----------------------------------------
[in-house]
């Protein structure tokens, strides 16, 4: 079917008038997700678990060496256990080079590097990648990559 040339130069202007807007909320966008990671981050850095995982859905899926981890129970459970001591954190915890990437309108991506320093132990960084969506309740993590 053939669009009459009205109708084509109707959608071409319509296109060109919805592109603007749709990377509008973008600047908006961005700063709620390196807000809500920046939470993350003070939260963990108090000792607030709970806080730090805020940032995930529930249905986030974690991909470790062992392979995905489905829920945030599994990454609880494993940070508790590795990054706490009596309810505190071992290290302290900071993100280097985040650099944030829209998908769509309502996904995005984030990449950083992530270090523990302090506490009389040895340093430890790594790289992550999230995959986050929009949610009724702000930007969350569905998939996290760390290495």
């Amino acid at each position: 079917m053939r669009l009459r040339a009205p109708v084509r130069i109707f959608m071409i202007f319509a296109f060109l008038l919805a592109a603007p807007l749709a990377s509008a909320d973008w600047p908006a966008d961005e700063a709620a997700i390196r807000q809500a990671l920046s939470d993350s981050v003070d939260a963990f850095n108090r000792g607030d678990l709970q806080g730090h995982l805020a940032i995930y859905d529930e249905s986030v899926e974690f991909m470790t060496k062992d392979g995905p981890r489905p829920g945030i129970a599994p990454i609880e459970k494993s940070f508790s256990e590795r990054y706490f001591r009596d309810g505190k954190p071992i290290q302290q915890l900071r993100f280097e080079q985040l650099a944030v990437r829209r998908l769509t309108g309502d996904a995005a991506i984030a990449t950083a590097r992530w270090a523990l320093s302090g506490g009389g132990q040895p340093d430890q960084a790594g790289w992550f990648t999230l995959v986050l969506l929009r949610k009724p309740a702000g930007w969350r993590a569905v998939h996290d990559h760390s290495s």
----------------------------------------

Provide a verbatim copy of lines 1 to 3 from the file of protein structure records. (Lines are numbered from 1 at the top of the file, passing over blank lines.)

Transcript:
[in-house]
């Protein structure tokens, strides 16, 4: 079917008038997700678990060496256990080079590097990648990559 040339130069202007807007909320966008990671981050850095995982859905899926981890129970459970001591954190915890990437309108991506320093132990960084969506309740993590 053939669009009459009205109708084509109707959608071409319509296109060109919805592109603007749709990377509008973008600047908006961005700063709620390196807000809500920046939470993350003070939260963990108090000792607030709970806080730090805020940032995930529930249905986030974690991909470790062992392979995905489905829920945030599994990454609880494993940070508790590795990054706490009596309810505190071992290290302290900071993100280097985040650099944030829209998908769509309502996904995005984030990449950083992530270090523990302090506490009389040895340093430890790594790289992550999230995959986050929009949610009724702000930007969350569905998939996290760390290495």
């Amino acid at each position: 079917m053939r669009l009459r040339a009205p109708v084509r130069i109707f959608m071409i202007f319509a296109f060109l008038l919805a592109a603007p807007l749709a990377s509008a909320d973008w600047p908006a966008d961005e700063a709620a997700i390196r807000q809500a990671l920046s939470d993350s981050v003070d939260a963990f850095n108090r000792g607030d678990l709970q806080g730090h995982l805020a940032i995930y859905d529930e249905s986030v899926e974690f991909m470790t060496k062992d392979g995905p981890r489905p829920g945030i129970a599994p990454i609880e459970k494993s940070f508790s256990e590795r990054y706490f001591r009596d309810g505190k954190p071992i290290q302290q915890l900071r993100f280097e080079q985040l650099a944030v990437r829209r998908l769509t309108g309502d996904a995005a991506i984030a990449t950083a590097r992530w270090a523990l320093s302090g506490g009389g132990q040895p340093d430890q960084a790594g790289w992550f990648t999230l995959v986050l969506l929009r949610k009724p309740a702000g930007w969350r993590a569905v998939h996290d990559h760390s290495s």